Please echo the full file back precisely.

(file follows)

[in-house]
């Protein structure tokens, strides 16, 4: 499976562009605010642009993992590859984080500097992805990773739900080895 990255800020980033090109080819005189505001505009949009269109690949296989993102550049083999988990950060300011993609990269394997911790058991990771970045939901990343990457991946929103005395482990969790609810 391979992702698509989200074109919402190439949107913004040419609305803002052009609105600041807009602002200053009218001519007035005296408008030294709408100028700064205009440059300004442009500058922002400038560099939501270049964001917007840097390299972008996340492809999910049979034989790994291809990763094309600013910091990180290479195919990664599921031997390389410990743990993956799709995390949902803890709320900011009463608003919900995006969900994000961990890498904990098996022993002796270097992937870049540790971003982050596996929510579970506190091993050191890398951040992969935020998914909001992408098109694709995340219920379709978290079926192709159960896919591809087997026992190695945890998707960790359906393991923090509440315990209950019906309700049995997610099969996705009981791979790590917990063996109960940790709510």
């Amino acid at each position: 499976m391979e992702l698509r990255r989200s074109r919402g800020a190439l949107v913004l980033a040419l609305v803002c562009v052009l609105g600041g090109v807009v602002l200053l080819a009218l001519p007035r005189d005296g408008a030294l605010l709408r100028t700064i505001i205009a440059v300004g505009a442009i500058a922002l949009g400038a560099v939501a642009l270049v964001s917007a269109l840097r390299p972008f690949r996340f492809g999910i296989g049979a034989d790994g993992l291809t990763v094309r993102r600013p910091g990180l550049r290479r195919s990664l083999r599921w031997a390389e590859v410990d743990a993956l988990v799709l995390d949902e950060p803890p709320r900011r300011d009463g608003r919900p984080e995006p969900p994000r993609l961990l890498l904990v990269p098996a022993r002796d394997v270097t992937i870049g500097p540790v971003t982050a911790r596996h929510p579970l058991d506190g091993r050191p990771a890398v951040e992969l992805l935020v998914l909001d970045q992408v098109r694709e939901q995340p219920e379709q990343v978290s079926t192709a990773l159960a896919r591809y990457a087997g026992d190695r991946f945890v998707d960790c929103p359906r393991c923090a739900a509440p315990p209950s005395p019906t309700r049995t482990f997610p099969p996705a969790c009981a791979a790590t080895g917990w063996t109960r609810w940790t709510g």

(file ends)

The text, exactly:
[in-house]
């Protein structure tokens, strides 16, 4: 499976562009605010642009993992590859984080500097992805990773739900080895 990255800020980033090109080819005189505001505009949009269109690949296989993102550049083999988990950060300011993609990269394997911790058991990771970045939901990343990457991946929103005395482990969790609810 391979992702698509989200074109919402190439949107913004040419609305803002052009609105600041807009602002200053009218001519007035005296408008030294709408100028700064205009440059300004442009500058922002400038560099939501270049964001917007840097390299972008996340492809999910049979034989790994291809990763094309600013910091990180290479195919990664599921031997390389410990743990993956799709995390949902803890709320900011009463608003919900995006969900994000961990890498904990098996022993002796270097992937870049540790971003982050596996929510579970506190091993050191890398951040992969935020998914909001992408098109694709995340219920379709978290079926192709159960896919591809087997026992190695945890998707960790359906393991923090509440315990209950019906309700049995997610099969996705009981791979790590917990063996109960940790709510």
């Amino acid at each position: 499976m391979e992702l698509r990255r989200s074109r919402g800020a190439l949107v913004l980033a040419l609305v803002c562009v052009l609105g600041g090109v807009v602002l200053l080819a009218l001519p007035r005189d005296g408008a030294l605010l709408r100028t700064i505001i205009a440059v300004g505009a442009i500058a922002l949009g400038a560099v939501a642009l270049v964001s917007a269109l840097r390299p972008f690949r996340f492809g999910i296989g049979a034989d790994g993992l291809t990763v094309r993102r600013p910091g990180l550049r290479r195919s990664l083999r599921w031997a390389e590859v410990d743990a993956l988990v799709l995390d949902e950060p803890p709320r900011r300011d009463g608003r919900p984080e995006p969900p994000r993609l961990l890498l904990v990269p098996a022993r002796d394997v270097t992937i870049g500097p540790v971003t982050a911790r596996h929510p579970l058991d506190g091993r050191p990771a890398v951040e992969l992805l935020v998914l909001d970045q992408v098109r694709e939901q995340p219920e379709q990343v978290s079926t192709a990773l159960a896919r591809y990457a087997g026992d190695r991946f945890v998707d960790c929103p359906r393991c923090a739900a509440p315990p209950s005395p019906t309700r049995t482990f997610p099969p996705a969790c009981a791979a790590t080895g917990w063996t109960r609810w940790t709510g």